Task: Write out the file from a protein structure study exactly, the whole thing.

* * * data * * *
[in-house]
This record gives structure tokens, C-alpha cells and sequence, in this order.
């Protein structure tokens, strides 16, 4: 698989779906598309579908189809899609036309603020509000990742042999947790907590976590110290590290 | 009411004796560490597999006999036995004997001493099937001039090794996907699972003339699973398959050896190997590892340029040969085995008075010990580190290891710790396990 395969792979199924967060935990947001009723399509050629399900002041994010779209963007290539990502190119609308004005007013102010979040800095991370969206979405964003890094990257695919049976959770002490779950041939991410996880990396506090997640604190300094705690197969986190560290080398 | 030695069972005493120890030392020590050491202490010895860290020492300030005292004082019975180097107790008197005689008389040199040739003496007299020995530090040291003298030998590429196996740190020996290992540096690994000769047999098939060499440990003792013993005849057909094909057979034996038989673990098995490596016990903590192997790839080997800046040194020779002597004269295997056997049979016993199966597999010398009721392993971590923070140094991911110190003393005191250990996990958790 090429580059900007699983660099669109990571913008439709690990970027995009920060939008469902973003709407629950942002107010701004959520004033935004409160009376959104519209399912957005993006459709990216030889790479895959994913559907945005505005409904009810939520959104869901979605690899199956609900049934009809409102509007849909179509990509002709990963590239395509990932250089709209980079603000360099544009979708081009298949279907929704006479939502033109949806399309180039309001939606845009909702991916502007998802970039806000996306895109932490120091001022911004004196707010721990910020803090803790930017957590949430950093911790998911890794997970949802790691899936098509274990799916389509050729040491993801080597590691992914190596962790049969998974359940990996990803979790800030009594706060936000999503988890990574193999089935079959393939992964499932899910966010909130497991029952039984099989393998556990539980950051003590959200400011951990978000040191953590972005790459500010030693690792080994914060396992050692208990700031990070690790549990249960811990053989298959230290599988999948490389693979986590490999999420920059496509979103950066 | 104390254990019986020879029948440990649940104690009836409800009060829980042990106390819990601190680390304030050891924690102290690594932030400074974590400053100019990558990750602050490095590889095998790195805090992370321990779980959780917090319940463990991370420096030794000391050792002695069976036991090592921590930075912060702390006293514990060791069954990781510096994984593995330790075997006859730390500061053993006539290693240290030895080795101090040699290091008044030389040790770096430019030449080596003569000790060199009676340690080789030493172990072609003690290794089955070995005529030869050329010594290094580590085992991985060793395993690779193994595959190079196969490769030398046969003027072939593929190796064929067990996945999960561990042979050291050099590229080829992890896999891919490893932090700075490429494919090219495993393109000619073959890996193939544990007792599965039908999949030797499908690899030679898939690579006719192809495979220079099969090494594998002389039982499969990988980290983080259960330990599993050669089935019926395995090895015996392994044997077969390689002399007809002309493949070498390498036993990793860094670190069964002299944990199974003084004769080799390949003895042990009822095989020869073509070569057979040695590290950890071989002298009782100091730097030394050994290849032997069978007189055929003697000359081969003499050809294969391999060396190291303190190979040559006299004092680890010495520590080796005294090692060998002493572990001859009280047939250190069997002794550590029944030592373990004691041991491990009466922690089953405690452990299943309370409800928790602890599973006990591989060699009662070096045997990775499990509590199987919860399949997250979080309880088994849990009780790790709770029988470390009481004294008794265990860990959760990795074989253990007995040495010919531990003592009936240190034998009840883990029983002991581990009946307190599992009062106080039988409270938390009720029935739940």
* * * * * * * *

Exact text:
[in-house]
This record gives structure tokens, C-alpha cells and sequence, in this order.
């Protein structure tokens, strides 16, 4: 698989779906598309579908189809899609036309603020509000990742042999947790907590976590110290590290 | 009411004796560490597999006999036995004997001493099937001039090794996907699972003339699973398959050896190997590892340029040969085995008075010990580190290891710790396990 395969792979199924967060935990947001009723399509050629399900002041994010779209963007290539990502190119609308004005007013102010979040800095991370969206979405964003890094990257695919049976959770002490779950041939991410996880990396506090997640604190300094705690197969986190560290080398 | 030695069972005493120890030392020590050491202490010895860290020492300030005292004082019975180097107790008197005689008389040199040739003496007299020995530090040291003298030998590429196996740190020996290992540096690994000769047999098939060499440990003792013993005849057909094909057979034996038989673990098995490596016990903590192997790839080997800046040194020779002597004269295997056997049979016993199966597999010398009721392993971590923070140094991911110190003393005191250990996990958790 090429580059900007699983660099669109990571913008439709690990970027995009920060939008469902973003709407629950942002107010701004959520004033935004409160009376959104519209399912957005993006459709990216030889790479895959994913559907945005505005409904009810939520959104869901979605690899199956609900049934009809409102509007849909179509990509002709990963590239395509990932250089709209980079603000360099544009979708081009298949279907929704006479939502033109949806399309180039309001939606845009909702991916502007998802970039806000996306895109932490120091001022911004004196707010721990910020803090803790930017957590949430950093911790998911890794997970949802790691899936098509274990799916389509050729040491993801080597590691992914190596962790049969998974359940990996990803979790800030009594706060936000999503988890990574193999089935079959393939992964499932899910966010909130497991029952039984099989393998556990539980950051003590959200400011951990978000040191953590972005790459500010030693690792080994914060396992050692208990700031990070690790549990249960811990053989298959230290599988999948490389693979986590490999999420920059496509979103950066 | 104390254990019986020879029948440990649940104690009836409800009060829980042990106390819990601190680390304030050891924690102290690594932030400074974590400053100019990558990750602050490095590889095998790195805090992370321990779980959780917090319940463990991370420096030794000391050792002695069976036991090592921590930075912060702390006293514990060791069954990781510096994984593995330790075997006859730390500061053993006539290693240290030895080795101090040699290091008044030389040790770096430019030449080596003569000790060199009676340690080789030493172990072609003690290794089955070995005529030869050329010594290094580590085992991985060793395993690779193994595959190079196969490769030398046969003027072939593929190796064929067990996945999960561990042979050291050099590229080829992890896999891919490893932090700075490429494919090219495993393109000619073959890996193939544990007792599965039908999949030797499908690899030679898939690579006719192809495979220079099969090494594998002389039982499969990988980290983080259960330990599993050669089935019926395995090895015996392994044997077969390689002399007809002309493949070498390498036993990793860094670190069964002299944990199974003084004769080799390949003895042990009822095989020869073509070569057979040695590290950890071989002298009782100091730097030394050994290849032997069978007189055929003697000359081969003499050809294969391999060396190291303190190979040559006299004092680890010495520590080796005294090692060998002493572990001859009280047939250190069997002794550590029944030592373990004691041991491990009466922690089953405690452990299943309370409800928790602890599973006990591989060699009662070096045997990775499990509590199987919860399949997250979080309880088994849990009780790790709770029988470390009481004294008794265990860990959760990795074989253990007995040495010919531990003592009936240190034998009840883990029983002991581990009946307190599992009062106080039988409270938390009720029935739940």